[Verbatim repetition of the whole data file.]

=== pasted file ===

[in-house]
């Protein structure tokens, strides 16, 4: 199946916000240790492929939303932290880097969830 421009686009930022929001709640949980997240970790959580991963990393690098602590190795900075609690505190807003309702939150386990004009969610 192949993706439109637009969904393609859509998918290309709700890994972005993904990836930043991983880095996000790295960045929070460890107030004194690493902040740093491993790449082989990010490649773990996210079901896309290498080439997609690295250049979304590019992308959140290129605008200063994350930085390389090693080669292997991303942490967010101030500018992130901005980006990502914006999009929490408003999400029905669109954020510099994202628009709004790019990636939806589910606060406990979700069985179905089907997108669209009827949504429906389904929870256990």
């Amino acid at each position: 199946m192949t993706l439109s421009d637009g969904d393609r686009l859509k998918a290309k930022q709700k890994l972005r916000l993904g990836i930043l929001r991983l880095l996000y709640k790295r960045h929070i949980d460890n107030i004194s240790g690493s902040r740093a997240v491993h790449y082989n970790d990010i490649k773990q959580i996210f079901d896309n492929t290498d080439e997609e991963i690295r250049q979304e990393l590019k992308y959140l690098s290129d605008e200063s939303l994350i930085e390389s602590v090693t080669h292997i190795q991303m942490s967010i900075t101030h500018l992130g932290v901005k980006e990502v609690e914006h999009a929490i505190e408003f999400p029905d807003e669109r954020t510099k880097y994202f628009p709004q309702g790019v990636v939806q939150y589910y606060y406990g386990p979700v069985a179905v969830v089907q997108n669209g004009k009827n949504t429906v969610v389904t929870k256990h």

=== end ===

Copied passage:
[in-house]
């Protein structure tokens, strides 16, 4: 199946916000240790492929939303932290880097969830 421009686009930022929001709640949980997240970790959580991963990393690098602590190795900075609690505190807003309702939150386990004009969610 192949993706439109637009969904393609859509998918290309709700890994972005993904990836930043991983880095996000790295960045929070460890107030004194690493902040740093491993790449082989990010490649773990996210079901896309290498080439997609690295250049979304590019992308959140290129605008200063994350930085390389090693080669292997991303942490967010101030500018992130901005980006990502914006999009929490408003999400029905669109954020510099994202628009709004790019990636939806589910606060406990979700069985179905089907997108669209009827949504429906389904929870256990």
């Amino acid at each position: 199946m192949t993706l439109s421009d637009g969904d393609r686009l859509k998918a290309k930022q709700k890994l972005r916000l993904g990836i930043l929001r991983l880095l996000y709640k790295r960045h929070i949980d460890n107030i004194s240790g690493s902040r740093a997240v491993h790449y082989n970790d990010i490649k773990q959580i996210f079901d896309n492929t290498d080439e997609e991963i690295r250049q979304e990393l590019k992308y959140l690098s290129d605008e200063s939303l994350i930085e390389s602590v090693t080669h292997i190795q991303m942490s967010i900075t101030h500018l992130g932290v901005k980006e990502v609690e914006h999009a929490i505190e408003f999400p029905d807003e669109r954020t510099k880097y994202f628009p709004q309702g790019v990636v939806q939150y589910y606060y406990g386990p979700v069985a179905v969830v089907q997108n669209g004009k009827n949504t429906v969610v389904t929870k256990h």